Background: African-American (AA) youth with T1D consistently have higher A1c than White (W) patients, even when using open-loop insulin pumps. AHCL technology utilizes glucose sensor data to guide automatic adjustments of insulin by the pump to mitigate hyper and hypoglycemia. Potentially AHCL could reduce or eliminate disparity in glycemic outcome.
Methods and Results: We performed a chart review of patients using Tandem Control IQ. trained in its use by the manufacturer’s rep and then followed routinely in clinic (n=62) . 9 patients self identified as AA, A1c=9.2%±1; 37 identified as W, A1c=8.23%±1.5. 6 AA patients and 27 W had used AHCL > 60 days and had follow up data. There was statistical and clinically significant reduction in A1c (-1.0%±1.4, p=0.0016) for W patients but not AA. AA patients had higher A1c and sMBG with lower TIU during AHCL use than W patients. (See table below) .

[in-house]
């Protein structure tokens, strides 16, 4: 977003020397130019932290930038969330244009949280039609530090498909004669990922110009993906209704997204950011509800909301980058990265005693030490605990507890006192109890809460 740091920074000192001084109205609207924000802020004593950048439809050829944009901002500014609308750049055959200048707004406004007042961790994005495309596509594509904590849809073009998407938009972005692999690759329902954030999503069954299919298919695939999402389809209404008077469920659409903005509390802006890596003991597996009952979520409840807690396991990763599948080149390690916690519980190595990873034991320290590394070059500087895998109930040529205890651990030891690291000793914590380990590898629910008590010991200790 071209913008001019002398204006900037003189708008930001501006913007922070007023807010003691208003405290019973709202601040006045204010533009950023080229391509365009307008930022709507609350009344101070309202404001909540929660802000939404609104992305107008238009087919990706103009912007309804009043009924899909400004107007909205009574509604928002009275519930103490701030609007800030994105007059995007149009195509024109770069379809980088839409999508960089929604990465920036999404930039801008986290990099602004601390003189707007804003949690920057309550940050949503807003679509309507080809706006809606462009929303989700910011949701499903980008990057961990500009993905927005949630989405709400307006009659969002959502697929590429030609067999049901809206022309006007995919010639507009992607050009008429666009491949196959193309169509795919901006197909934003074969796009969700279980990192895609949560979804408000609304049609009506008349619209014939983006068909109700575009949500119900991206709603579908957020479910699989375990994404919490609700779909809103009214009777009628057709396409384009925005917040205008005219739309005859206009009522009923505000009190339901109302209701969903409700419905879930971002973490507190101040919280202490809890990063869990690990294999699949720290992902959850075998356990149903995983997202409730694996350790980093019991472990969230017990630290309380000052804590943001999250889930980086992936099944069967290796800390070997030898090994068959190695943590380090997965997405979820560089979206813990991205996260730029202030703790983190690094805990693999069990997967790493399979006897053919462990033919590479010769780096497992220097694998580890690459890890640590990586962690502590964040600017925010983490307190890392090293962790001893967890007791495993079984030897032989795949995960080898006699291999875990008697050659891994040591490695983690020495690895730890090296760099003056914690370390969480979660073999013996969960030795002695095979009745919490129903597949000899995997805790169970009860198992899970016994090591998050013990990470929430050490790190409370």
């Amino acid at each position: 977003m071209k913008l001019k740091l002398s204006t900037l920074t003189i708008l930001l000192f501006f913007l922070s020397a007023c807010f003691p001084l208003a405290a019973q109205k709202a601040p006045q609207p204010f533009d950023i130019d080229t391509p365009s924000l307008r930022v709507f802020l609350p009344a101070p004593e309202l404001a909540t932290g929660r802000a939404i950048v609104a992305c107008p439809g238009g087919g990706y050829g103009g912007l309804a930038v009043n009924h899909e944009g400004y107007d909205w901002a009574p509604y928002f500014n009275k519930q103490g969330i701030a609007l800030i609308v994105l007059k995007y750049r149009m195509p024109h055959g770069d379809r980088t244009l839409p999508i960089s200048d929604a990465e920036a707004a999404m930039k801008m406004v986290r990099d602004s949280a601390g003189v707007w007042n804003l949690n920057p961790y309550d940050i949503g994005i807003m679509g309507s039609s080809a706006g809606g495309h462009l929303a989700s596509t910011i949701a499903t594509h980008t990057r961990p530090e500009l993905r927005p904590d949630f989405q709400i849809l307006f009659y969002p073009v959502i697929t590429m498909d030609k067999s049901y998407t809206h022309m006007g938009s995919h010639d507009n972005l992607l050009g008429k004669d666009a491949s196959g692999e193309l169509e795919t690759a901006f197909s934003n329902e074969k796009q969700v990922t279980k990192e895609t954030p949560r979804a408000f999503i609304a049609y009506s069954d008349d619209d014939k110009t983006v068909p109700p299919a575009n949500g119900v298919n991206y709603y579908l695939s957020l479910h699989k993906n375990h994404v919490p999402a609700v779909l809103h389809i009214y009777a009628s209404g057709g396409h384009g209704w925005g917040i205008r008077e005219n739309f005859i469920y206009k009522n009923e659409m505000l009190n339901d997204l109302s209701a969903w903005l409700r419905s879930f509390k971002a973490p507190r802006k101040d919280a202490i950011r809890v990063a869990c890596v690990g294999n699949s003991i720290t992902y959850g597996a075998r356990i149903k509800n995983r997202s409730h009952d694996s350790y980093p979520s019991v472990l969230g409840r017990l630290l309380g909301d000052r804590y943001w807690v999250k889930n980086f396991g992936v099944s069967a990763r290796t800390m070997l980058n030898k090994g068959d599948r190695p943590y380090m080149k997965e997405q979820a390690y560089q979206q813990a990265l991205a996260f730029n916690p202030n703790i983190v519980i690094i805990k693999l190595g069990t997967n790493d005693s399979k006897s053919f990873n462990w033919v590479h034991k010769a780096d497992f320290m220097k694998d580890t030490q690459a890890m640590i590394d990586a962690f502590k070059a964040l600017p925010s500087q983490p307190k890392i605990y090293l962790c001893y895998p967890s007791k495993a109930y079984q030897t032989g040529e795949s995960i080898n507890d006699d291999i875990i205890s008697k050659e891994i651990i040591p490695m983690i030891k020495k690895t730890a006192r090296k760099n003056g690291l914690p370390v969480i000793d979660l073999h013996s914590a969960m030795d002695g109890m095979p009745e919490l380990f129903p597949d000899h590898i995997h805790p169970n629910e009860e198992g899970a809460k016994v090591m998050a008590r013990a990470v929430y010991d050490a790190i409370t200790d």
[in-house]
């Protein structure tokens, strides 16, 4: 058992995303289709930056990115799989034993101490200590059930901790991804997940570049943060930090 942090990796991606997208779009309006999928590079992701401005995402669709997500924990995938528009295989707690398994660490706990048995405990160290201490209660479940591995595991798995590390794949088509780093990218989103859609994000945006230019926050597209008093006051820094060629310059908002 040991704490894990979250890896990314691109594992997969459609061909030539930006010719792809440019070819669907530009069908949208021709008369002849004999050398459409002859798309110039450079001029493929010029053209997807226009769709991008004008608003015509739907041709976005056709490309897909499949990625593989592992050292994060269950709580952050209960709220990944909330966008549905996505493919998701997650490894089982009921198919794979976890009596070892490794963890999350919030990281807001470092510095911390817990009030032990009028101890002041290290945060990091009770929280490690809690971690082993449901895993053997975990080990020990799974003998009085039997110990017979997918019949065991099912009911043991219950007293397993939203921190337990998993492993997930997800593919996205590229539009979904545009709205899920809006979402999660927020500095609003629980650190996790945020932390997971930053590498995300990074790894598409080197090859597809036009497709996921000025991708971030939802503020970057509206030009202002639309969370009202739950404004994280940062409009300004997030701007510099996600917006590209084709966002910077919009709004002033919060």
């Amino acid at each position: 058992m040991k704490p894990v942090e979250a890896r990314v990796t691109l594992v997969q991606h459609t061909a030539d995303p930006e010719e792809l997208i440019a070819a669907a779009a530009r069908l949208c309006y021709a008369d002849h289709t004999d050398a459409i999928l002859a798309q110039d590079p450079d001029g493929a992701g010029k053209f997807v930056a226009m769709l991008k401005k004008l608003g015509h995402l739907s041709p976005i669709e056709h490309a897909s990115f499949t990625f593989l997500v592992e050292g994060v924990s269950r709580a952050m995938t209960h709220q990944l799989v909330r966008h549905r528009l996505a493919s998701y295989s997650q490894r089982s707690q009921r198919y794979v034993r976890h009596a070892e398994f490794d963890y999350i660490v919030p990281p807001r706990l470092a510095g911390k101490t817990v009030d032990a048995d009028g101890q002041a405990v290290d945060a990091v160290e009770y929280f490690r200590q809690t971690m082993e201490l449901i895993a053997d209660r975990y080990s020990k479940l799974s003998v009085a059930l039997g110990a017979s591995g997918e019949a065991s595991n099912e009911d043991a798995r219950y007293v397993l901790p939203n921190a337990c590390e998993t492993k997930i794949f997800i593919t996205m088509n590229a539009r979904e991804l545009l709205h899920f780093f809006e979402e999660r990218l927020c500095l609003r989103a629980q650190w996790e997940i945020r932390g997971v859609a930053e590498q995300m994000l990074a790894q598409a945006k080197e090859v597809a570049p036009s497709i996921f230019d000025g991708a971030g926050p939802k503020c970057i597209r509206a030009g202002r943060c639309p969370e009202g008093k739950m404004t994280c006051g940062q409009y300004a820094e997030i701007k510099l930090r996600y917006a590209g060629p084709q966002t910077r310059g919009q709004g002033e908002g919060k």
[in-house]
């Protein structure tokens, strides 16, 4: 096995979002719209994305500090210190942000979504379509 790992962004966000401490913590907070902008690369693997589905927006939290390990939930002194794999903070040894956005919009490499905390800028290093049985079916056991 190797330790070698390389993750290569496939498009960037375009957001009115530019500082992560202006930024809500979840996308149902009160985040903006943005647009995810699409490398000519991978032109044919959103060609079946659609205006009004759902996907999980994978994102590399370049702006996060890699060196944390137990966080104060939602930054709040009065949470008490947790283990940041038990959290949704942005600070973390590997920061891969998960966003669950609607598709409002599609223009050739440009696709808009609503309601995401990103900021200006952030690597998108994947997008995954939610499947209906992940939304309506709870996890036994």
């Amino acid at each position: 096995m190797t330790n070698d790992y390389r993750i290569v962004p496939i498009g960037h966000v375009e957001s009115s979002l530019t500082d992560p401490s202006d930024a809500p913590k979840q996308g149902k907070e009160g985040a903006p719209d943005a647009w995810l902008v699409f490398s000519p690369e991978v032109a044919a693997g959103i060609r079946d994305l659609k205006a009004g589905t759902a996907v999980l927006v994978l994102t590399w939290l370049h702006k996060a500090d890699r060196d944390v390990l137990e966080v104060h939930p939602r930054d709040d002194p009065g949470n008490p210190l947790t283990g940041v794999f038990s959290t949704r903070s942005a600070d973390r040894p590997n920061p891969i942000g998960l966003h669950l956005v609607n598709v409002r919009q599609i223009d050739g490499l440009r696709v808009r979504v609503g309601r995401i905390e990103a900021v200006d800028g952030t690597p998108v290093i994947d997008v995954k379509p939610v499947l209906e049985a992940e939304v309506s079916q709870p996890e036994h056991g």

Conclusions: Clinically significant disparity in glycemic outcome persists between AA and W youth during real world use of AHCL. Although this initial report has a relatively small number of participants, the glycemic disparity is consistent with many prior studies using older insulin delivery methods. We conclude that AHCL technology by itself may not be sufficient to overcome racial disparity in glycemic outcome. Additional innovations and support may be required for high-risk patients.
N.J.Christakis: None. S.Chalew: Advisory Panel; Medtronic.
National Institutes of Health (U54GM1O4940) National Institutes of Health (1R21DK118643-O1A1)